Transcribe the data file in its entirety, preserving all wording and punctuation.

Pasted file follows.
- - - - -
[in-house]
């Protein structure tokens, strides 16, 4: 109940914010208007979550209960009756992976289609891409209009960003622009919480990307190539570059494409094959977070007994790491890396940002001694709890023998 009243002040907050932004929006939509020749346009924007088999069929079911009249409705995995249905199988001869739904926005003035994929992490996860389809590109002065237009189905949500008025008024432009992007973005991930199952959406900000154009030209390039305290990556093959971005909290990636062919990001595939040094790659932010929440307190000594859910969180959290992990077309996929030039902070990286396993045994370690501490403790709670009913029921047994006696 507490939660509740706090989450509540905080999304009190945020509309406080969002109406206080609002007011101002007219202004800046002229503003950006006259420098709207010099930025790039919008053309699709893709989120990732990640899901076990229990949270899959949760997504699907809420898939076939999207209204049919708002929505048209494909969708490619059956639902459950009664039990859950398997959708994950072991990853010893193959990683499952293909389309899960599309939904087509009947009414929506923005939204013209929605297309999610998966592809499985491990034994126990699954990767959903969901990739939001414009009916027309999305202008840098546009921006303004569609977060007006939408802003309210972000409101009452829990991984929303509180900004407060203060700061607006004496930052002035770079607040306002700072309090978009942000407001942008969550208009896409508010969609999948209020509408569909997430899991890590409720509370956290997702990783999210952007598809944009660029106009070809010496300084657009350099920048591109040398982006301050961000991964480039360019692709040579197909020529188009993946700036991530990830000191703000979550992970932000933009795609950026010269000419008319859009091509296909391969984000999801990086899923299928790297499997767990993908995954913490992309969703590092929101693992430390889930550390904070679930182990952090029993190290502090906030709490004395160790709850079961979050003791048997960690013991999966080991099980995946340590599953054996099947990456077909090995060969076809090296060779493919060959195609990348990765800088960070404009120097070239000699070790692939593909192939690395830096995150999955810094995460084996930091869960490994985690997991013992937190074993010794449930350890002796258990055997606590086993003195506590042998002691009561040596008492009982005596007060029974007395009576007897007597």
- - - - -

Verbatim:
[in-house]
């Protein structure tokens, strides 16, 4: 109940914010208007979550209960009756992976289609891409209009960003622009919480990307190539570059494409094959977070007994790491890396940002001694709890023998 009243002040907050932004929006939509020749346009924007088999069929079911009249409705995995249905199988001869739904926005003035994929992490996860389809590109002065237009189905949500008025008024432009992007973005991930199952959406900000154009030209390039305290990556093959971005909290990636062919990001595939040094790659932010929440307190000594859910969180959290992990077309996929030039902070990286396993045994370690501490403790709670009913029921047994006696 507490939660509740706090989450509540905080999304009190945020509309406080969002109406206080609002007011101002007219202004800046002229503003950006006259420098709207010099930025790039919008053309699709893709989120990732990640899901076990229990949270899959949760997504699907809420898939076939999207209204049919708002929505048209494909969708490619059956639902459950009664039990859950398997959708994950072991990853010893193959990683499952293909389309899960599309939904087509009947009414929506923005939204013209929605297309999610998966592809499985491990034994126990699954990767959903969901990739939001414009009916027309999305202008840098546009921006303004569609977060007006939408802003309210972000409101009452829990991984929303509180900004407060203060700061607006004496930052002035770079607040306002700072309090978009942000407001942008969550208009896409508010969609999948209020509408569909997430899991890590409720509370956290997702990783999210952007598809944009660029106009070809010496300084657009350099920048591109040398982006301050961000991964480039360019692709040579197909020529188009993946700036991530990830000191703000979550992970932000933009795609950026010269000419008319859009091509296909391969984000999801990086899923299928790297499997767990993908995954913490992309969703590092929101693992430390889930550390904070679930182990952090029993190290502090906030709490004395160790709850079961979050003791048997960690013991999966080991099980995946340590599953054996099947990456077909090995060969076809090296060779493919060959195609990348990765800088960070404009120097070239000699070790692939593909192939690395830096995150999955810094995460084996930091869960490994985690997991013992937190074993010794449930350890002796258990055997606590086993003195506590042998002691009561040596008492009982005596007060029974007395009576007897007597």